“Whether the sort of drugs used by Canadian sprinter Ben Johnson could be illegally used to create stronger, faster sled dogs is uncertain, but at least one veterinarian says that is exactly what would happen.

“R.W. VanPelt, a Fairbanks vet who works with a number of mushers, has also treated racing greyhounds and race horses in the Lower 48. He said the performance of both species is enhanced by steroids.

“‘They’d certainly make a difference (with sled dogs),’ he said. ‘It would enhance their performance. It obviously would.'”

At the time, no one had ever been banned for doping dogs though there was a lot of talk about drugs. Nenana musher, Jerry Riley, an Iditarod champ, blamed the 1981 race deaths of two of his dogs on steroids. Vets said heat stroke killed the dogs, but Riley blamed steroids given them by a musher who loaned him the animals.

There is the possibility both the vets and Riley were right. There are any number of drugs known to heighten the danger of heat stroke. Veterinarians associated with sled-dog racing in Alaska at the time publicly expressed doubt about the use of PEDs, but privately some said something else.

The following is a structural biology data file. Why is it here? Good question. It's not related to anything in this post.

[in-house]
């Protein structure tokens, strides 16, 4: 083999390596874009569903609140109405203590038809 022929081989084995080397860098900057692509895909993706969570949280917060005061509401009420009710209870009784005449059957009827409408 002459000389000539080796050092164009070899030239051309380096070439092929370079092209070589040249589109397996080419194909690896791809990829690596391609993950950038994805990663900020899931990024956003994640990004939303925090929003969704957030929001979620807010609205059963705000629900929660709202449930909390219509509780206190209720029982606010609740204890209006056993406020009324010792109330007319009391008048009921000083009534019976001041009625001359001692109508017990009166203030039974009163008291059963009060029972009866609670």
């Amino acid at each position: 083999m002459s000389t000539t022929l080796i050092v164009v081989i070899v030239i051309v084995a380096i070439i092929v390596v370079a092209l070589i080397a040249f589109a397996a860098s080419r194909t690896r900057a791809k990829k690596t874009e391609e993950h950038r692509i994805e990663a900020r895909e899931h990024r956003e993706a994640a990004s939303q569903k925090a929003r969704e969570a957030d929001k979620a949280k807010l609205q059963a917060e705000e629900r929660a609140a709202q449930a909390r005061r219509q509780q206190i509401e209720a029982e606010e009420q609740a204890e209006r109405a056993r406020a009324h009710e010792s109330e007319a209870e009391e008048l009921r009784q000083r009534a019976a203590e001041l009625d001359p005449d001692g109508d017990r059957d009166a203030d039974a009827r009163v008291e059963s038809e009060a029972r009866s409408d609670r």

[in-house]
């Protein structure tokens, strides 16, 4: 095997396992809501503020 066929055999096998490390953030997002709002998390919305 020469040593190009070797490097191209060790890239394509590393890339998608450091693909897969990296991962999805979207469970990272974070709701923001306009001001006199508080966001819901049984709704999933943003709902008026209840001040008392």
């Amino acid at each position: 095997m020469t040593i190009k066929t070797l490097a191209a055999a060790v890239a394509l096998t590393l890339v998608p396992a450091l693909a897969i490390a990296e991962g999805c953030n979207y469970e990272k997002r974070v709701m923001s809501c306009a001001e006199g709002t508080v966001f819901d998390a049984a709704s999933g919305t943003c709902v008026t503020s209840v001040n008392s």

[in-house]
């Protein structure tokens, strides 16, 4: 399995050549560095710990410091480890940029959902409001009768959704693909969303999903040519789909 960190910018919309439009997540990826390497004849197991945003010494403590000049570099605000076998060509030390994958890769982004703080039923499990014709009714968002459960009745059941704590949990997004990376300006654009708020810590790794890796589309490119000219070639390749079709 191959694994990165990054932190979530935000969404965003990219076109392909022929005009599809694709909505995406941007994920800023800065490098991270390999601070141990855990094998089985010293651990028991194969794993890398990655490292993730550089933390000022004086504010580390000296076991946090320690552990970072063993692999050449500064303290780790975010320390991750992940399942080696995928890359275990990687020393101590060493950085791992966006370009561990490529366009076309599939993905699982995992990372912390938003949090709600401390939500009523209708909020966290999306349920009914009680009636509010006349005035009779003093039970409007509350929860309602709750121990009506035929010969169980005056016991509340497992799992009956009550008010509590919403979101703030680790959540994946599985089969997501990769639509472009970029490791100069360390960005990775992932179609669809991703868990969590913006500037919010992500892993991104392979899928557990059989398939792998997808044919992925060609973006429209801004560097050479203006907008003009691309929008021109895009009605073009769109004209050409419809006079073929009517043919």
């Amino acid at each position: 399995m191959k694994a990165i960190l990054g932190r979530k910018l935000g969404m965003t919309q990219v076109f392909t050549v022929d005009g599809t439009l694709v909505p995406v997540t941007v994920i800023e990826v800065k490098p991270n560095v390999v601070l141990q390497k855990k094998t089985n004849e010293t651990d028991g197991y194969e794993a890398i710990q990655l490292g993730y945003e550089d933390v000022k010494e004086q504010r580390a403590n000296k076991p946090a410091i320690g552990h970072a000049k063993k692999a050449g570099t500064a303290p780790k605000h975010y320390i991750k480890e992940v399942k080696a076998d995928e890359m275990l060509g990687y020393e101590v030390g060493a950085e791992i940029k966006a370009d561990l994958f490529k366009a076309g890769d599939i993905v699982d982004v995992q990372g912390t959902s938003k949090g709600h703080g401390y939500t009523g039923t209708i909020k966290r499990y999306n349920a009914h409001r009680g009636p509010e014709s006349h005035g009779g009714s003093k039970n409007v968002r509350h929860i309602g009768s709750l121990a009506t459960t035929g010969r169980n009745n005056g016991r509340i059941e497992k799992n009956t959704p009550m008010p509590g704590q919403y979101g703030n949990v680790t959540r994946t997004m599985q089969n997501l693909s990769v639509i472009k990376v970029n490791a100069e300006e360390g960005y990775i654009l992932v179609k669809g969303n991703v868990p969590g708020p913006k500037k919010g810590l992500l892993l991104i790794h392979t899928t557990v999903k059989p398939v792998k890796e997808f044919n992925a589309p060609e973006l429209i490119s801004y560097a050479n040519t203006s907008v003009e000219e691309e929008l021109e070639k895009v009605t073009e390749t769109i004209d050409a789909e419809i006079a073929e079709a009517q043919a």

VanPelt was one of the few willing to admit he has been approached by people interested in using drugs to build stronger, faster dogs. Others admitted  only to suspicions. But most recognized the potential, the very big potential.

Sportsmanship

And yet, despite the very same attractions that made a skinny, Texas cyclist named Lance Armstrong rich and famous until he pissed off a fallen Mennonite cyclist named Floyd Landis and was stripped of seven Tour de France titles, Iditarod mushers have apparently resisted the call of the dark side.

Even though the drugs have gotten better over the years and anyone at all familiar with endurance sports has at least heard about “micro-dosing,” the Iditarod remains clean.

Iditarod mushers have somehow avoided the temptation of the drugs that have tainted every other sport. So now the thought is that in the middle of next year’s Iditarod, they won’t be able to avoid the temptation to illegally call home and ask for advice on  race strategy.

Really?